HR Highlight: Penalty Rates Set to Change?
With the Modern Award Review in full swing and the Productivity Commission Submissions well underway there are many articles out in the media that are speculating on the future of penalty rates. This is not one of them. Like all HR Highlights this is a heads up to businesses to remain clear on the facts, particularly when there is such a volume of work being produced around penalty rates at the moment.
Have penalty rates changed?
The answer is no. Whether it is for drivers and warehouse staff, console operators and other petroleum retail staff or administrative staff, the penalty rates enshrined in the Modern Awards have not changed.
Are penalty rates likely to change?
This is a harder question to answer. There have been calls for change, and in other industries some enterprise level agreements have made it almost all the way to approval with penalty rates that are a complete departure from the status quo. An example of changing attitudes is included below for your information. Just remember, in this particular case it has not been approved and would not effect the downstream petroleum industry, other than as an example of what MAY be possible in the future.
Penalty rates are certainly on the table for review as part of the Modern Award Review and the Productivity Commission Review, with the requirement for flexibility, customer demands and the archaic underlying premise of ‘unsociable hours’ being the primary arguments for change, but change, if it happens, will be some time away.
So how do you achieve necessary flexibility?
There are options for achieving flexibility within the Awards, including varying Ordinary Hours for example. ACAPMA Members are encouraged to contact ACAPMAs Employment Professionals on 1300 160 270 or via firstname.lastname@example.org for assistance in navigating the flexibility provisions.
Example of Changing Attitudes
Extracted from The Australian 24/3/2015
Historic workplace deal cuts penalty rates
The country’s largest union has agreed to slash weekend penalty rates for the retail sector in a breakthrough deal in South Australia that could affect up to 40,000 workers and be replicated across the nation.
In the first agreement of its kind for small business in Australia, penalty rates will be abolished on Saturdays and halved on Sundays in exchange for a higher base rate of pay and other improved conditions.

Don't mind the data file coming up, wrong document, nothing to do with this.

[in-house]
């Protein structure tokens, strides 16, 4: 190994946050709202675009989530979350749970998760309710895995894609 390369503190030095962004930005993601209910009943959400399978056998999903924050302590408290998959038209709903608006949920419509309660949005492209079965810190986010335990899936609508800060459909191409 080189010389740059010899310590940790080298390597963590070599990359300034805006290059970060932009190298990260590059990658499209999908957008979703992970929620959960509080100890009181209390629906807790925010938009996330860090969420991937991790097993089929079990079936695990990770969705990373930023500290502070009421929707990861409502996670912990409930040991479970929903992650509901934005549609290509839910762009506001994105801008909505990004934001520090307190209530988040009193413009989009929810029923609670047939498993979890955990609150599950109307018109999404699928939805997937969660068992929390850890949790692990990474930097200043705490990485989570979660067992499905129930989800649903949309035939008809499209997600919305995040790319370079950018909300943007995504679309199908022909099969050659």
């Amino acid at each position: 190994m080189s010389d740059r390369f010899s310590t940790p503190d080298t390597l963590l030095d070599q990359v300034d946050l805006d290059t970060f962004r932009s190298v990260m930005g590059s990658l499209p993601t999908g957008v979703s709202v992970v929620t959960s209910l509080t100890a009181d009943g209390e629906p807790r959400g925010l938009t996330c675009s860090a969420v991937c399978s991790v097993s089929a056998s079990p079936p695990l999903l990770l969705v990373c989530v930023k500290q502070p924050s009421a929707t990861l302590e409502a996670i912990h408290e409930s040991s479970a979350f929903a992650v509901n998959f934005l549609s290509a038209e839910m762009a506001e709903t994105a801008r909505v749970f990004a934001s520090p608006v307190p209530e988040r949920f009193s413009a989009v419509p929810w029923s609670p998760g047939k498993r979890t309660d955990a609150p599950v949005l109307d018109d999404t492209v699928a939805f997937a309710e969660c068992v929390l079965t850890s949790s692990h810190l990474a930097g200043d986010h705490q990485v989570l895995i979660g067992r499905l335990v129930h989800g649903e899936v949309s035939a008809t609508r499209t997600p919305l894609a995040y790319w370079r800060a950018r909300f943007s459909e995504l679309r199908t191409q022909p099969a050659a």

The Australian Chamber of Commerce and Industry said the agreement reached between the shop assistants’ union and the state chamber of commerce could help reboot the struggling retail sector and stimulate jobs growth.
ACCI chief executive Kate Carnell said she was pleased the Shop Distributive and Allied Employees’ Association (SDA) had acknowledged that penalty rates were an “obvious” problem for small businesses and said the agreement provided scope for an agreed national template.
“We are pleased that the SDA has focused on what is a very real problem and we would hope that sort of focus happened more broadly across Australia,” she said.
“This template approach gives these smaller retailers a real opportunity to compete better with larger retailers, and also look at how they can grow their business and employ more people, particularly the significant number of youth that are unemployed.
“We are hopeful that this would flow across Australia.”
Amid a political impasse on changing industrial relations laws, the deal has also highlighted the ability of business to use the enterprise bargaining framework to win ground on penalty rates.
The government has asked the Productivity Commission to undertake a public inquiry to examine the workplace relations framework, but has ruled out making any changes before the next election.
The template agreement signed between the SDA and Business SA can be adopted by small businesses if agreed to by employees, and would apply to about two-thirds of the state’s 60,000 retail workers employed in small and medium-sized businesses.